FRIDAY, May 26, 2017 (HealthDay News) -- Near-drowning victims are more likely to recover with good brain function if bystanders immediately begin chest compressions rather than wait for emergency personnel to arrive, researchers report.
"What we found is that when bystanders begin CPR [cardiopulmonary resuscitation] before emergency personnel arrive, the person has a higher chance of leaving the hospital and leading a life reasonably close to the one they had before the drowning," said study leader Dr. Joshua Tobin. He is an associate professor of clinical anesthesiology at the University of Southern California Keck School of Medicine.
Drowning claims about 10 lives a day in the United States, the study authors said in a school news release.
The new study included more than 900 cases of people who suffered cardiac arrest after almost drowning.
"When we talk about cardiac arrest, there's no doubt that we want people to survive. But surviving and being in a persistent vegetative state would not be considered a success by most people. That's why we chose to stratify the results by favorable or unfavorable neurological outcomes," Tobin said.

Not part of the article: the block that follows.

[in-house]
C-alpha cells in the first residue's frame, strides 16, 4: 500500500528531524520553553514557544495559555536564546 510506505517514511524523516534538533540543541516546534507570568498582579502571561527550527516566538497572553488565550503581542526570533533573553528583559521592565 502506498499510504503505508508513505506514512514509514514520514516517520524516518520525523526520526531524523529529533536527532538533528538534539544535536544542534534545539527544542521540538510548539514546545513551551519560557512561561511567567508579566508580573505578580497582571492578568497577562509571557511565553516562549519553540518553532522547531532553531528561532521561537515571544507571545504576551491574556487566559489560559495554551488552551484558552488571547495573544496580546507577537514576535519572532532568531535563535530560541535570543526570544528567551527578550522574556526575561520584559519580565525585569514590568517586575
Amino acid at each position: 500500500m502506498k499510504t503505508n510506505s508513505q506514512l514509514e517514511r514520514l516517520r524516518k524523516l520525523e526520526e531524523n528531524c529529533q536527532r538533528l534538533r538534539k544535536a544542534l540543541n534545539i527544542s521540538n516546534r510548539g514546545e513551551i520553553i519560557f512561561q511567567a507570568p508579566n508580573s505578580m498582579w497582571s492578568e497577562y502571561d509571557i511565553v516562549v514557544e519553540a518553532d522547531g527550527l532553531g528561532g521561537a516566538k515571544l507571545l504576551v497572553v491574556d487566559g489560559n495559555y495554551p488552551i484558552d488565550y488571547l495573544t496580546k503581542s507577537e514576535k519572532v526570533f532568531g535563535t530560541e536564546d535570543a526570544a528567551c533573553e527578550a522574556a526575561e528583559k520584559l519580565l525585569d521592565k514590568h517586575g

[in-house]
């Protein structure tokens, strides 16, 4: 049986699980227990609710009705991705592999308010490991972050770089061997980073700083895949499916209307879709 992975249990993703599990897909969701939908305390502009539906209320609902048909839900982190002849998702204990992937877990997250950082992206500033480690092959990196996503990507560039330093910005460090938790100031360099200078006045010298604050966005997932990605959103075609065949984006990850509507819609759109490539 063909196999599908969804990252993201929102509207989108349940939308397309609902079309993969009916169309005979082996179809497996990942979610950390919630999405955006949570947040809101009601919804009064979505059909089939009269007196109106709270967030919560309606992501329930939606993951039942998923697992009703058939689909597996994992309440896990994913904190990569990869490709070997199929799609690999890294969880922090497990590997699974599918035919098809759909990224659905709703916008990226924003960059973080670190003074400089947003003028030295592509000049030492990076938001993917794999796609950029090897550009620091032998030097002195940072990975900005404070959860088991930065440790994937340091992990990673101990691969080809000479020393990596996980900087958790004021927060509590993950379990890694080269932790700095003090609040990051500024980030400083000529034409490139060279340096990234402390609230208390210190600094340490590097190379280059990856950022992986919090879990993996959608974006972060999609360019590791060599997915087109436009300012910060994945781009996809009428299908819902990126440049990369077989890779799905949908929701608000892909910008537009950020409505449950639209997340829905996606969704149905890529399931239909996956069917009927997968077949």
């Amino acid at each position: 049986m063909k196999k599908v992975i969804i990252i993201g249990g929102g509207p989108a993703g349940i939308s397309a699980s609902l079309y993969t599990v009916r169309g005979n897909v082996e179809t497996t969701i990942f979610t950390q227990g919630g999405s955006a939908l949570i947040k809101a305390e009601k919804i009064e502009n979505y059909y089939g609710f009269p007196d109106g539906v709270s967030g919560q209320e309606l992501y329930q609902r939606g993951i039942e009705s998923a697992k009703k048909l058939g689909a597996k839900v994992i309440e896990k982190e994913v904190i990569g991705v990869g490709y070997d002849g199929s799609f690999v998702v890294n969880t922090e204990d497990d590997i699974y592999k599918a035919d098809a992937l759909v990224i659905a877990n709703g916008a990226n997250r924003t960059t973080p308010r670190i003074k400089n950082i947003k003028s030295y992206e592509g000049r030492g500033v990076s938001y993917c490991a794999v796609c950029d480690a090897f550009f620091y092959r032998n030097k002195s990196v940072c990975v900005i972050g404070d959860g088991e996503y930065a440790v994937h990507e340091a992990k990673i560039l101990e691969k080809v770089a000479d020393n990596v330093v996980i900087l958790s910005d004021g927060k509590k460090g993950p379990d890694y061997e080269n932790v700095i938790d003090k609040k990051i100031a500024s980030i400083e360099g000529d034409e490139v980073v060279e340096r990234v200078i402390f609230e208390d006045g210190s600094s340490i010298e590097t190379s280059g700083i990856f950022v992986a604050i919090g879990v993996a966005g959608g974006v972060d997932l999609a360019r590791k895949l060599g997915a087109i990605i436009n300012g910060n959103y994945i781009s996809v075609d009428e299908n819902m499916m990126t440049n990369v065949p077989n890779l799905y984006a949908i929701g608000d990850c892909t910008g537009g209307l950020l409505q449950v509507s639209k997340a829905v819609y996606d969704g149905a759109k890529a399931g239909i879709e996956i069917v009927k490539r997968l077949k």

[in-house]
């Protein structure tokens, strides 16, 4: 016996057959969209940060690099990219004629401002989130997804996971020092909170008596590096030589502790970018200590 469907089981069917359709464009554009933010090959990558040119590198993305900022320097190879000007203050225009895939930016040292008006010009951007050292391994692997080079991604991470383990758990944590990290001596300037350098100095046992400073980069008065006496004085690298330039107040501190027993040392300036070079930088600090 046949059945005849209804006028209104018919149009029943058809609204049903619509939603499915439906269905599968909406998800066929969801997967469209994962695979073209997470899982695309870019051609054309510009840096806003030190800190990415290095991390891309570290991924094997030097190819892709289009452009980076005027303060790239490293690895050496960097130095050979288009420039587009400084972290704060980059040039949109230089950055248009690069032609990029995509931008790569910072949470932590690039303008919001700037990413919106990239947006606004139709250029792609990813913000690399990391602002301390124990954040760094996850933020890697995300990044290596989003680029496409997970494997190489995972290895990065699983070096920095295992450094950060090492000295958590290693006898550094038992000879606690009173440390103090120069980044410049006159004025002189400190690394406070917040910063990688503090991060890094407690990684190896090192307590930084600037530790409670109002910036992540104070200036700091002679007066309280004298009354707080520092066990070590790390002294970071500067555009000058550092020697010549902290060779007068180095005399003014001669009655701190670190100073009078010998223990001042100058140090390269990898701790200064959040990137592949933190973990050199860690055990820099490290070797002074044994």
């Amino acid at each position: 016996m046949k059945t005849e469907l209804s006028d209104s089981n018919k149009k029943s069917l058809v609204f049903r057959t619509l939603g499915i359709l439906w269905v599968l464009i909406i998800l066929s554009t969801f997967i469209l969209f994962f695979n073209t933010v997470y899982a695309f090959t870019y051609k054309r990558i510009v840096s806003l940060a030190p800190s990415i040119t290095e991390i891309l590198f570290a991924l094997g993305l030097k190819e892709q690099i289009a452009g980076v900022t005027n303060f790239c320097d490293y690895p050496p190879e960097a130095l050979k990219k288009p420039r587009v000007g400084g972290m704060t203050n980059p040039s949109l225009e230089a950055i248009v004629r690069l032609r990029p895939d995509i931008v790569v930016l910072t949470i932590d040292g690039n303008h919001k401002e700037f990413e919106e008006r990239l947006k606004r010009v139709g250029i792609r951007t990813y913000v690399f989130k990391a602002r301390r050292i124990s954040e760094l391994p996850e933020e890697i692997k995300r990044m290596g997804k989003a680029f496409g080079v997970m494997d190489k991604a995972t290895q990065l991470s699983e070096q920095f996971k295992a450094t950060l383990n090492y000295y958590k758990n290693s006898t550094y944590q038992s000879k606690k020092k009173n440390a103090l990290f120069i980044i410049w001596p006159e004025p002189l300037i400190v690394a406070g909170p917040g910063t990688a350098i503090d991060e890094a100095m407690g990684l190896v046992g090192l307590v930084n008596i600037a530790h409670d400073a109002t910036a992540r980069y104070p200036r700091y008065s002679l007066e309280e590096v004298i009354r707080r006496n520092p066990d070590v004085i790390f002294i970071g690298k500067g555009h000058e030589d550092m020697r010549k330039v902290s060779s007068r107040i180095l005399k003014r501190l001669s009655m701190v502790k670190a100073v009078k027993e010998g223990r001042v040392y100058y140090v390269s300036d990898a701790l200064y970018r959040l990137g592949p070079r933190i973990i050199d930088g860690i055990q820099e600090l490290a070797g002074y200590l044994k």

The investigators found that near-drowning victims who got CPR from a bystander were three times more likely to do well, as far as brain function was concerned.
But near-drowning victims appeared to do worse if they were treated with automated external defibrillators (AEDs), which are common in public places. The researchers aren't sure how to explain the discrepancy.
"It's difficult to say why AED application prior to [emergency medical services] arrival portended a worse neurological outcome in this study. Perhaps AED application distracted bystanders from giving good, uninterrupted CPR," Tobin said.
"What we do know, though, is that this study adds to a growing body of evidence that bystander CPR improves outcomes in cardiac arrest," he added. "It also provides a compelling reason for people to learn this lifesaving technique."
Even if you don't know CPR, you may be able to help someone suffering from cardiac arrest with help from an emergency dispatcher, Tobin said. "Call 911, do chest compressions at 100 beats per minute, and you could save someone's life," he said.
The study is published in the June issue of Resuscitation.
For more about CPR, try the American Heart Association.